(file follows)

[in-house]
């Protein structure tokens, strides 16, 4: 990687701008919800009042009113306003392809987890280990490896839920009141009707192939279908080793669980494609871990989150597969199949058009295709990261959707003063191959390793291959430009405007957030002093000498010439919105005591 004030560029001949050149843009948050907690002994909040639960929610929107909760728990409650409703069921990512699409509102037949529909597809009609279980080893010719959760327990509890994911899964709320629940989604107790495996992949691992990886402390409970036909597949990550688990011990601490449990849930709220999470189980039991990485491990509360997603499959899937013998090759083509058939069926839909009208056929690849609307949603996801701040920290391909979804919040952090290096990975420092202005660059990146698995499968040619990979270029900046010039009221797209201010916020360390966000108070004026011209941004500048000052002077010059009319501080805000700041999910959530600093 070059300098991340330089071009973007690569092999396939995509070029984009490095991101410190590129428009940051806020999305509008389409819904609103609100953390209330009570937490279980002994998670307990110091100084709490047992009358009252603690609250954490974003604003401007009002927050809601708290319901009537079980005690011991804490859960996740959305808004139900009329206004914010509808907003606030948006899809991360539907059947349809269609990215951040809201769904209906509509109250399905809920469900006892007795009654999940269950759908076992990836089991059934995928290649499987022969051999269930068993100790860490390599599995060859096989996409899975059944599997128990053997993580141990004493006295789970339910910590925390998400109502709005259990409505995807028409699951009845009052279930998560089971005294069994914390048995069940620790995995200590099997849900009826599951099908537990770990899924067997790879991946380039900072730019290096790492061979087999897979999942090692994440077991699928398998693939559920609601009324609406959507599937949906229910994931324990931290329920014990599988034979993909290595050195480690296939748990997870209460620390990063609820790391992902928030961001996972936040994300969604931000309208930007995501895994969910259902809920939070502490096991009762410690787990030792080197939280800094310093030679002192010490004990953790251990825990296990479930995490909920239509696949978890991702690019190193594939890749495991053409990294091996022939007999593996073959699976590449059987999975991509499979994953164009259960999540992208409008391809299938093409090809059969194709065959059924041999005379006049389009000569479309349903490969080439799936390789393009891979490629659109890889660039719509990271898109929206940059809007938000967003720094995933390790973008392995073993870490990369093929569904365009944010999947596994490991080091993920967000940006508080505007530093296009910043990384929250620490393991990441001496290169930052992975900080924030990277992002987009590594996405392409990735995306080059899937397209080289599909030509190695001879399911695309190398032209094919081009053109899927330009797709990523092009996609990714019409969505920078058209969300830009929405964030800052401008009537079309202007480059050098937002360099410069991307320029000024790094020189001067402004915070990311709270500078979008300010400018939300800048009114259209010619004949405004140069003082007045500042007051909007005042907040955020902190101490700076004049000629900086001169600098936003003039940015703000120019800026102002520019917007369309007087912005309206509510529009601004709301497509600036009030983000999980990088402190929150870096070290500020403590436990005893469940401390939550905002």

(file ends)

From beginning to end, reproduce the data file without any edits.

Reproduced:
[in-house]
């Protein structure tokens, strides 16, 4: 990687701008919800009042009113306003392809987890280990490896839920009141009707192939279908080793669980494609871990989150597969199949058009295709990261959707003063191959390793291959430009405007957030002093000498010439919105005591 004030560029001949050149843009948050907690002994909040639960929610929107909760728990409650409703069921990512699409509102037949529909597809009609279980080893010719959760327990509890994911899964709320629940989604107790495996992949691992990886402390409970036909597949990550688990011990601490449990849930709220999470189980039991990485491990509360997603499959899937013998090759083509058939069926839909009208056929690849609307949603996801701040920290391909979804919040952090290096990975420092202005660059990146698995499968040619990979270029900046010039009221797209201010916020360390966000108070004026011209941004500048000052002077010059009319501080805000700041999910959530600093 070059300098991340330089071009973007690569092999396939995509070029984009490095991101410190590129428009940051806020999305509008389409819904609103609100953390209330009570937490279980002994998670307990110091100084709490047992009358009252603690609250954490974003604003401007009002927050809601708290319901009537079980005690011991804490859960996740959305808004139900009329206004914010509808907003606030948006899809991360539907059947349809269609990215951040809201769904209906509509109250399905809920469900006892007795009654999940269950759908076992990836089991059934995928290649499987022969051999269930068993100790860490390599599995060859096989996409899975059944599997128990053997993580141990004493006295789970339910910590925390998400109502709005259990409505995807028409699951009845009052279930998560089971005294069994914390048995069940620790995995200590099997849900009826599951099908537990770990899924067997790879991946380039900072730019290096790492061979087999897979999942090692994440077991699928398998693939559920609601009324609406959507599937949906229910994931324990931290329920014990599988034979993909290595050195480690296939748990997870209460620390990063609820790391992902928030961001996972936040994300969604931000309208930007995501895994969910259902809920939070502490096991009762410690787990030792080197939280800094310093030679002192010490004990953790251990825990296990479930995490909920239509696949978890991702690019190193594939890749495991053409990294091996022939007999593996073959699976590449059987999975991509499979994953164009259960999540992208409008391809299938093409090809059969194709065959059924041999005379006049389009000569479309349903490969080439799936390789393009891979490629659109890889660039719509990271898109929206940059809007938000967003720094995933390790973008392995073993870490990369093929569904365009944010999947596994490991080091993920967000940006508080505007530093296009910043990384929250620490393991990441001496290169930052992975900080924030990277992002987009590594996405392409990735995306080059899937397209080289599909030509190695001879399911695309190398032209094919081009053109899927330009797709990523092009996609990714019409969505920078058209969300830009929405964030800052401008009537079309202007480059050098937002360099410069991307320029000024790094020189001067402004915070990311709270500078979008300010400018939300800048009114259209010619004949405004140069003082007045500042007051909007005042907040955020902190101490700076004049000629900086001169600098936003003039940015703000120019800026102002520019917007369309007087912005309206509510529009601004709301497509600036009030983000999980990088402190929150870096070290500020403590436990005893469940401390939550905002």